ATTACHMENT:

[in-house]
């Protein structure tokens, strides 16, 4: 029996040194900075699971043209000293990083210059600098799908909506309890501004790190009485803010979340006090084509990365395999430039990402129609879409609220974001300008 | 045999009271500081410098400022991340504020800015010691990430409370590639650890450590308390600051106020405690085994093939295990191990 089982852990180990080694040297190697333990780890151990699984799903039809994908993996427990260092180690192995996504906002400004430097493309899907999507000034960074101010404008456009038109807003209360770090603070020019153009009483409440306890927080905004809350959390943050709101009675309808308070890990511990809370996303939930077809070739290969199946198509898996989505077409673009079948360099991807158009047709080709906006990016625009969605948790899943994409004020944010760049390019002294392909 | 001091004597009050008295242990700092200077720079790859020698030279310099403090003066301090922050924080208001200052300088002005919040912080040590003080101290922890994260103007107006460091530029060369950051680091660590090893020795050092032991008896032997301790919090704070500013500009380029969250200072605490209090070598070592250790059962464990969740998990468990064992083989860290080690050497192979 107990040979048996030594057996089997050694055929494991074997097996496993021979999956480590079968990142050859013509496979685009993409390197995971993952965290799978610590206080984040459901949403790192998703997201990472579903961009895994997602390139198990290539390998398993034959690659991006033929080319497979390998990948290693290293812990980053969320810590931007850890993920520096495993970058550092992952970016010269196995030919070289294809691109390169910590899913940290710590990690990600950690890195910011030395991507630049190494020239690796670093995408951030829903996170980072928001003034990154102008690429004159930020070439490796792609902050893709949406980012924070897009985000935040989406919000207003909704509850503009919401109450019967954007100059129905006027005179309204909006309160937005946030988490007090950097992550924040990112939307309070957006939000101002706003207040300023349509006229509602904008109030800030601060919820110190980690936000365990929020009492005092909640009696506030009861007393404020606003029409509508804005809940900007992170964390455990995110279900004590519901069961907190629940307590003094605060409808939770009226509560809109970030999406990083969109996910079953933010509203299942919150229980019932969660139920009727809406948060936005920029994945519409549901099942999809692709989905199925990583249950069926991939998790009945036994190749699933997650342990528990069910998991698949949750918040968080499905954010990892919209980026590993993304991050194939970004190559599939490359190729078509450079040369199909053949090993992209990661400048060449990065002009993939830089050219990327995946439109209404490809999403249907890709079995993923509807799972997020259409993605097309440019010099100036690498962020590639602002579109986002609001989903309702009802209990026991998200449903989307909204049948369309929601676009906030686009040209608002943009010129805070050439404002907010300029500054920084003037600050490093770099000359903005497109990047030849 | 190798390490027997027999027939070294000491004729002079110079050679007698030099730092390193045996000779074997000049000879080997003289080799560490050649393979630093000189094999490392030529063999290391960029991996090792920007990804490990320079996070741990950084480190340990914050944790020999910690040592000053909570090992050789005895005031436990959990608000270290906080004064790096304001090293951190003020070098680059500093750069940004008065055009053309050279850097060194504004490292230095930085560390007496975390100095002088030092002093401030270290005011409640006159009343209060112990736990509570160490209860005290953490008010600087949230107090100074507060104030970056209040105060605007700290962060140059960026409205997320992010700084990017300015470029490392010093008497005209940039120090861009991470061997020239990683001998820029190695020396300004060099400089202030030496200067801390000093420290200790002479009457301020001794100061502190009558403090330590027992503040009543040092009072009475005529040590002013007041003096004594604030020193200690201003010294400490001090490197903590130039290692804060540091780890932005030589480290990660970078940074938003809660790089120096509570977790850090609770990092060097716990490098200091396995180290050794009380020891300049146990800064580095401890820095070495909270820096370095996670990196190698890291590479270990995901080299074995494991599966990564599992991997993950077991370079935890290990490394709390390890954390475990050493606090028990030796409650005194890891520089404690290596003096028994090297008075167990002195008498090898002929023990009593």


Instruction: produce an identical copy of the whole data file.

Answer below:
[in-house]
């Protein structure tokens, strides 16, 4: 029996040194900075699971043209000293990083210059600098799908909506309890501004790190009485803010979340006090084509990365395999430039990402129609879409609220974001300008 | 045999009271500081410098400022991340504020800015010691990430409370590639650890450590308390600051106020405690085994093939295990191990 089982852990180990080694040297190697333990780890151990699984799903039809994908993996427990260092180690192995996504906002400004430097493309899907999507000034960074101010404008456009038109807003209360770090603070020019153009009483409440306890927080905004809350959390943050709101009675309808308070890990511990809370996303939930077809070739290969199946198509898996989505077409673009079948360099991807158009047709080709906006990016625009969605948790899943994409004020944010760049390019002294392909 | 001091004597009050008295242990700092200077720079790859020698030279310099403090003066301090922050924080208001200052300088002005919040912080040590003080101290922890994260103007107006460091530029060369950051680091660590090893020795050092032991008896032997301790919090704070500013500009380029969250200072605490209090070598070592250790059962464990969740998990468990064992083989860290080690050497192979 107990040979048996030594057996089997050694055929494991074997097996496993021979999956480590079968990142050859013509496979685009993409390197995971993952965290799978610590206080984040459901949403790192998703997201990472579903961009895994997602390139198990290539390998398993034959690659991006033929080319497979390998990948290693290293812990980053969320810590931007850890993920520096495993970058550092992952970016010269196995030919070289294809691109390169910590899913940290710590990690990600950690890195910011030395991507630049190494020239690796670093995408951030829903996170980072928001003034990154102008690429004159930020070439490796792609902050893709949406980012924070897009985000935040989406919000207003909704509850503009919401109450019967954007100059129905006027005179309204909006309160937005946030988490007090950097992550924040990112939307309070957006939000101002706003207040300023349509006229509602904008109030800030601060919820110190980690936000365990929020009492005092909640009696506030009861007393404020606003029409509508804005809940900007992170964390455990995110279900004590519901069961907190629940307590003094605060409808939770009226509560809109970030999406990083969109996910079953933010509203299942919150229980019932969660139920009727809406948060936005920029994945519409549901099942999809692709989905199925990583249950069926991939998790009945036994190749699933997650342990528990069910998991698949949750918040968080499905954010990892919209980026590993993304991050194939970004190559599939490359190729078509450079040369199909053949090993992209990661400048060449990065002009993939830089050219990327995946439109209404490809999403249907890709079995993923509807799972997020259409993605097309440019010099100036690498962020590639602002579109986002609001989903309702009802209990026991998200449903989307909204049948369309929601676009906030686009040209608002943009010129805070050439404002907010300029500054920084003037600050490093770099000359903005497109990047030849 | 190798390490027997027999027939070294000491004729002079110079050679007698030099730092390193045996000779074997000049000879080997003289080799560490050649393979630093000189094999490392030529063999290391960029991996090792920007990804490990320079996070741990950084480190340990914050944790020999910690040592000053909570090992050789005895005031436990959990608000270290906080004064790096304001090293951190003020070098680059500093750069940004008065055009053309050279850097060194504004490292230095930085560390007496975390100095002088030092002093401030270290005011409640006159009343209060112990736990509570160490209860005290953490008010600087949230107090100074507060104030970056209040105060605007700290962060140059960026409205997320992010700084990017300015470029490392010093008497005209940039120090861009991470061997020239990683001998820029190695020396300004060099400089202030030496200067801390000093420290200790002479009457301020001794100061502190009558403090330590027992503040009543040092009072009475005529040590002013007041003096004594604030020193200690201003010294400490001090490197903590130039290692804060540091780890932005030589480290990660970078940074938003809660790089120096509570977790850090609770990092060097716990490098200091396995180290050794009380020891300049146990800064580095401890820095070495909270820096370095996670990196190698890291590479270990995901080299074995494991599966990564599992991997993950077991370079935890290990490394709390390890954390475990050493606090028990030796409650005194890891520089404690290596003096028994090297008075167990002195008498090898002929023990009593």